Inability to concentrate
If this deficiency is chronic, it can lead to a host of health issues like:
Exercise induced asthma
ROLES OF WATER
If you want to feel (and look) your best, water is your BFF! Did you regularly experience aches and pains in your body or just feel tired all of the time? Try increasing your water intake. It really could be just that simple! As related to physical activity, water cushions our bones and joints – its actually like lubricant for your joints, prevents tissues from sticking (dehydration actually makes you less flexible), and even regulates your body temperature. These are all key components to performing at your sport or just generally feeling like a rock star.
There are a number of formulas that can be used to determine your necessary water intake. Many people use the ‘drink ½ your body weight (lbs) in ounces of water’. This is a pretty good quick guide. Keep in mind that many conditions affect your water needs. How much you exercise, age, pregnancy and lactation, and medications consumed. Here is one guideline called Adequate Intake or AI:
For physically active folks, there are some additional guidelines I’d like to cover. The American College of Sports Medicine has guidelines for intake which I have summarized below. These are for males, so keep in mind that females will need slightly less. Intake will also depend on the length and exertion of the activity. For longer activities, or if you have sweated a great deal, you should add electrolytes to your water because water alone cannot fully hydrate you. Alternatively, you could add a more high quality sea salt to your recovery meal.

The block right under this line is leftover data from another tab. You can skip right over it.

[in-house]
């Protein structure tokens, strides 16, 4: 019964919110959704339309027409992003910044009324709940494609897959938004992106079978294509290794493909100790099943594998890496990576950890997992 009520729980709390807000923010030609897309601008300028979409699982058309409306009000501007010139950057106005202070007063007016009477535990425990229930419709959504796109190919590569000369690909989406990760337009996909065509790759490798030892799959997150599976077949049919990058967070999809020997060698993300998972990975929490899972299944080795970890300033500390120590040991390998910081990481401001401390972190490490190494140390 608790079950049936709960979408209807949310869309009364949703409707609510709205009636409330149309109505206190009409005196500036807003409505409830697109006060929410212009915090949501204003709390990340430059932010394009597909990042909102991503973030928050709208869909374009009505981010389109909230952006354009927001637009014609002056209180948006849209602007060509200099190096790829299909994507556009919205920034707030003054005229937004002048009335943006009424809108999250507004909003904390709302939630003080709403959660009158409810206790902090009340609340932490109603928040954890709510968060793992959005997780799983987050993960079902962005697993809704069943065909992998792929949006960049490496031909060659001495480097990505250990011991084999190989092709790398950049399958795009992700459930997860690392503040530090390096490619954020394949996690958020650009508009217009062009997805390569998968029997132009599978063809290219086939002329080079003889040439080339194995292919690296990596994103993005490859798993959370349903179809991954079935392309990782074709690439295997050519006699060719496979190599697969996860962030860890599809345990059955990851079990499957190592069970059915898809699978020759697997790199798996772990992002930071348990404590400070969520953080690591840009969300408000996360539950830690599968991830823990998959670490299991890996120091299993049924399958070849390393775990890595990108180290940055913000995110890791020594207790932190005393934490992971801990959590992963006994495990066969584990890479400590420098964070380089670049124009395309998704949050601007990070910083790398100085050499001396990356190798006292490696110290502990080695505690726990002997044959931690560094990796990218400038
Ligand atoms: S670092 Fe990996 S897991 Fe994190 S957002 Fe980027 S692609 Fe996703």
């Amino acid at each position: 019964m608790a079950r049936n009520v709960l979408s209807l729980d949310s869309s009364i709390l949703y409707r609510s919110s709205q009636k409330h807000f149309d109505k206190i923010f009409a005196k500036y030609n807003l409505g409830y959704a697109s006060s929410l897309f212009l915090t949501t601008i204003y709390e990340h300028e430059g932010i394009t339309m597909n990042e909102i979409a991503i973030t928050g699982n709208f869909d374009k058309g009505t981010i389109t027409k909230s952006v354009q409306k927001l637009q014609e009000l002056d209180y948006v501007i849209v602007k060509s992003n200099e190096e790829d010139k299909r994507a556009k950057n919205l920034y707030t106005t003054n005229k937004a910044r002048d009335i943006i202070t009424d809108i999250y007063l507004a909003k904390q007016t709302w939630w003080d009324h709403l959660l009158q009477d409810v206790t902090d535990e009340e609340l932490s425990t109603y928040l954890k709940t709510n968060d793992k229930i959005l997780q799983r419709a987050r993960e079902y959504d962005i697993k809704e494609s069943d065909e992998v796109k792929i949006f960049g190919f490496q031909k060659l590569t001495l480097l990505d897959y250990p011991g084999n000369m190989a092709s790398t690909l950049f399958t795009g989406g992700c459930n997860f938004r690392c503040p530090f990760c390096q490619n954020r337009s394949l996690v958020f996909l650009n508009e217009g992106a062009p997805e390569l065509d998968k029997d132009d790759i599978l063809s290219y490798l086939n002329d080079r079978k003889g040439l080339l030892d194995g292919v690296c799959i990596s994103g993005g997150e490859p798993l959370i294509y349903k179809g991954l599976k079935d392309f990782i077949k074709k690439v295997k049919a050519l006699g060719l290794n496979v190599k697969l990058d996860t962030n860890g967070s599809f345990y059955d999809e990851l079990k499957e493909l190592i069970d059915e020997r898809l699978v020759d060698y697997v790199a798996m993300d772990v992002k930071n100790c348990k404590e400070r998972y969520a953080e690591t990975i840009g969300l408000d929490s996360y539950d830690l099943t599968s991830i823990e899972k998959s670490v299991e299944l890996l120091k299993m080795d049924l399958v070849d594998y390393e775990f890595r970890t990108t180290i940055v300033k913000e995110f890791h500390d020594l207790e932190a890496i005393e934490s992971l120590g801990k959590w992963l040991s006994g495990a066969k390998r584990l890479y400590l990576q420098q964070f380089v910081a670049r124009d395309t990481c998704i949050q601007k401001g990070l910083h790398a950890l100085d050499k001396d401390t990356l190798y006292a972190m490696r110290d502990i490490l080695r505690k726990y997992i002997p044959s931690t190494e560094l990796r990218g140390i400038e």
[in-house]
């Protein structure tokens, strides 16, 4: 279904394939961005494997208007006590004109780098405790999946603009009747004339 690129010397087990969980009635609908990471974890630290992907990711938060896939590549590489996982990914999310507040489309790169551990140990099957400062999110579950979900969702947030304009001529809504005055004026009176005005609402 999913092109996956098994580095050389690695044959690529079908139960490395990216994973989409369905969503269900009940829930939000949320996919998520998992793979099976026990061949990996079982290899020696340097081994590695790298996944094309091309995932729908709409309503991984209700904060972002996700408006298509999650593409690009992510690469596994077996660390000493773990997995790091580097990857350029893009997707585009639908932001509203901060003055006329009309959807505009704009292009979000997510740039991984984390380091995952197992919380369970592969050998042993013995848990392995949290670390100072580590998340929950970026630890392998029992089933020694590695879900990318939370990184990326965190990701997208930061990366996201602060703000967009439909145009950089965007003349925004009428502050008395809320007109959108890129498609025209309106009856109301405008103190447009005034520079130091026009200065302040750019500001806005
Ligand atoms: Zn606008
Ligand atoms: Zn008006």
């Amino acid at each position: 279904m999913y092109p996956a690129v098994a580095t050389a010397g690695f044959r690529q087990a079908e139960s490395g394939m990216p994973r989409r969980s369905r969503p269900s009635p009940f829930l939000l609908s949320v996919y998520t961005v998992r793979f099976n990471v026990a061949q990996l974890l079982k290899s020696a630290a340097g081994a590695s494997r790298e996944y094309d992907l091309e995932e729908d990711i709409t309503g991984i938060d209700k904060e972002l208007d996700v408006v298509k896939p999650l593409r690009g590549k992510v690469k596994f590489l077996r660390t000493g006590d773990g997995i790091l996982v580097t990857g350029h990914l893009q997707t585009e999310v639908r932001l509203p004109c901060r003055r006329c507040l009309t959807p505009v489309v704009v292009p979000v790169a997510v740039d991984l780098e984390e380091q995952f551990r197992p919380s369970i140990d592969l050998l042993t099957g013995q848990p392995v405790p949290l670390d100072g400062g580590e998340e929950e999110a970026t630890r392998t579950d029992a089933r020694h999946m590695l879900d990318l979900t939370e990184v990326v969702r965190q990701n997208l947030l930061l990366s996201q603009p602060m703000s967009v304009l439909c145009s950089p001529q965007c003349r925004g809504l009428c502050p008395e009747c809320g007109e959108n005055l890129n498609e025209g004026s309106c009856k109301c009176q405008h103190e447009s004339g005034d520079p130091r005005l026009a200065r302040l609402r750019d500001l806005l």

WHEN AND HOW TO GET IN YOUR WATER
Start your day with a glass of water. I like to squeeze ¼ of a lemon and a pinch of sea salt to mine. It’s a great way tostart the day off!
Drink at the first sign of thirst. Or if your tired, tense, had a headache or can’t concentrate.
Drink more if your urine is dark. You want it to be light yellow or straw colored. Note that vitamins can often darken urine, this does not mean you are dehydrated.
Drink before, during and after physical activity. Use the guidelines above as a starting point
Unfortunately, most people are not able to recognize signs of dehydration. Our modern lifestyles are so full of distractions that its easy to forget to drink. Try carrying a nice glass or stainless-steel bottle with you everywhere you go – in the car, in meetings, at your desk. This is a great way to ensure you always have it on hand and it’s a great reminder to sip throughout the day.
So far, we have discussed a number of topics including digestion, blood sugar regulation, and fatty acids. Today I want to talk all about minerals and why they are so important. They are always important, but as we approach summer, they become crucial to sports performance. Let’s start with the basics – what are minerals?
Minerals are broken up into Major and Minor Minerals, based on their levels in the body. The Major minerals include Calcium, Chloride, Magnesium, Phosphorus, Potassium, Sulfur, and Sodium. Calcium is the most abundant in the body amounting to 40% of the total mineral mass (only 1.5% of total body mass). Having balanced mineral levels are key for everyone, but they are particularly important for physically active adults. Too much or too little can really throw your entire system off!